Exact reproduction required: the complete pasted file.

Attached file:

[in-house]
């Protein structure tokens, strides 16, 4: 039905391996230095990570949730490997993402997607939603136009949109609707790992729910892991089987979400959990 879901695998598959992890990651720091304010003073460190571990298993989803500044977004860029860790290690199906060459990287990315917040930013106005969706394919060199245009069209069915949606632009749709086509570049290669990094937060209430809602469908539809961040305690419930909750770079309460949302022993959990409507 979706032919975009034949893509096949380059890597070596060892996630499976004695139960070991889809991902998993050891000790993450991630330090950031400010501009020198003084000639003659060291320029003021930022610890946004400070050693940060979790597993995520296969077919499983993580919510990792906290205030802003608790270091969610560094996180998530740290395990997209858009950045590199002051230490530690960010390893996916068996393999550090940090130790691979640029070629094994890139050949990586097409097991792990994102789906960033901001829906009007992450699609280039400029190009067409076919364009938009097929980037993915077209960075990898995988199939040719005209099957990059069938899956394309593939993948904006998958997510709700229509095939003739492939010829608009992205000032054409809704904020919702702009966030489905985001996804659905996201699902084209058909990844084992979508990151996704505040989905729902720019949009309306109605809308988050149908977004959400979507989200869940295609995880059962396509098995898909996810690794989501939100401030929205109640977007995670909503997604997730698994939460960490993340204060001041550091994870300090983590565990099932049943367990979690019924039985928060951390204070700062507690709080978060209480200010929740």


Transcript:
[in-house]
């Protein structure tokens, strides 16, 4: 039905391996230095990570949730490997993402997607939603136009949109609707790992729910892991089987979400959990 879901695998598959992890990651720091304010003073460190571990298993989803500044977004860029860790290690199906060459990287990315917040930013106005969706394919060199245009069209069915949606632009749709086509570049290669990094937060209430809602469908539809961040305690419930909750770079309460949302022993959990409507 979706032919975009034949893509096949380059890597070596060892996630499976004695139960070991889809991902998993050891000790993450991630330090950031400010501009020198003084000639003659060291320029003021930022610890946004400070050693940060979790597993995520296969077919499983993580919510990792906290205030802003608790270091969610560094996180998530740290395990997209858009950045590199002051230490530690960010390893996916068996393999550090940090130790691979640029070629094994890139050949990586097409097991792990994102789906960033901001829906009007992450699609280039400029190009067409076919364009938009097929980037993915077209960075990898995988199939040719005209099957990059069938899956394309593939993948904006998958997510709700229509095939003739492939010829608009992205000032054409809704904020919702702009966030489905985001996804659905996201699902084209058909990844084992979508990151996704505040989905729902720019949009309306109605809308988050149908977004959400979507989200869940295609995880059962396509098995898909996810690794989501939100401030929205109640977007995670909503997604997730698994939460960490993340204060001041550091994870300090983590565990099932049943367990979690019924039985928060951390204070700062507690709080978060209480200010929740």